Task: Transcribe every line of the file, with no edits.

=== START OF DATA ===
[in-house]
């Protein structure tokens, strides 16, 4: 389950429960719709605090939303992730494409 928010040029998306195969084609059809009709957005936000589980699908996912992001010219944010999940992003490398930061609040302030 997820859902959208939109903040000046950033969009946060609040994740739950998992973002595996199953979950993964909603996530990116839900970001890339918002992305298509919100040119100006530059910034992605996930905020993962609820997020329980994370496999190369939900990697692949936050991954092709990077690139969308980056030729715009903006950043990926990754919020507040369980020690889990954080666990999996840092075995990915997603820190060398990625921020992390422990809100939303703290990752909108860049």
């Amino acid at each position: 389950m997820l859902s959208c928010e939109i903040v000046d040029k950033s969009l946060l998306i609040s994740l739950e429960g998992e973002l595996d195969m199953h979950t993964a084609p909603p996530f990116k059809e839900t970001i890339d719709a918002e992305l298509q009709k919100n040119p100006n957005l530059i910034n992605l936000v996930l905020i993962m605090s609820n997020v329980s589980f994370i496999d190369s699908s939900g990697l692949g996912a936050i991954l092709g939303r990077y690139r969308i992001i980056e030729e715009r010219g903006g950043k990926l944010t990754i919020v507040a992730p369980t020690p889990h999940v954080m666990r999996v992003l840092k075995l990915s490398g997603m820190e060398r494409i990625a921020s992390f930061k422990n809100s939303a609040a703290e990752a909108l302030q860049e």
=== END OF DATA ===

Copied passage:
[in-house]
């Protein structure tokens, strides 16, 4: 389950429960719709605090939303992730494409 928010040029998306195969084609059809009709957005936000589980699908996912992001010219944010999940992003490398930061609040302030 997820859902959208939109903040000046950033969009946060609040994740739950998992973002595996199953979950993964909603996530990116839900970001890339918002992305298509919100040119100006530059910034992605996930905020993962609820997020329980994370496999190369939900990697692949936050991954092709990077690139969308980056030729715009903006950043990926990754919020507040369980020690889990954080666990999996840092075995990915997603820190060398990625921020992390422990809100939303703290990752909108860049």
């Amino acid at each position: 389950m997820l859902s959208c928010e939109i903040v000046d040029k950033s969009l946060l998306i609040s994740l739950e429960g998992e973002l595996d195969m199953h979950t993964a084609p909603p996530f990116k059809e839900t970001i890339d719709a918002e992305l298509q009709k919100n040119p100006n957005l530059i910034n992605l936000v996930l905020i993962m605090s609820n997020v329980s589980f994370i496999d190369s699908s939900g990697l692949g996912a936050i991954l092709g939303r990077y690139r969308i992001i980056e030729e715009r010219g903006g950043k990926l944010t990754i919020v507040a992730p369980t020690p889990h999940v954080m666990r999996v992003l840092k075995l990915s490398g997603m820190e060398r494409i990625a921020s992390f930061k422990n809100s939303a609040a703290e990752a909108l302030q860049e």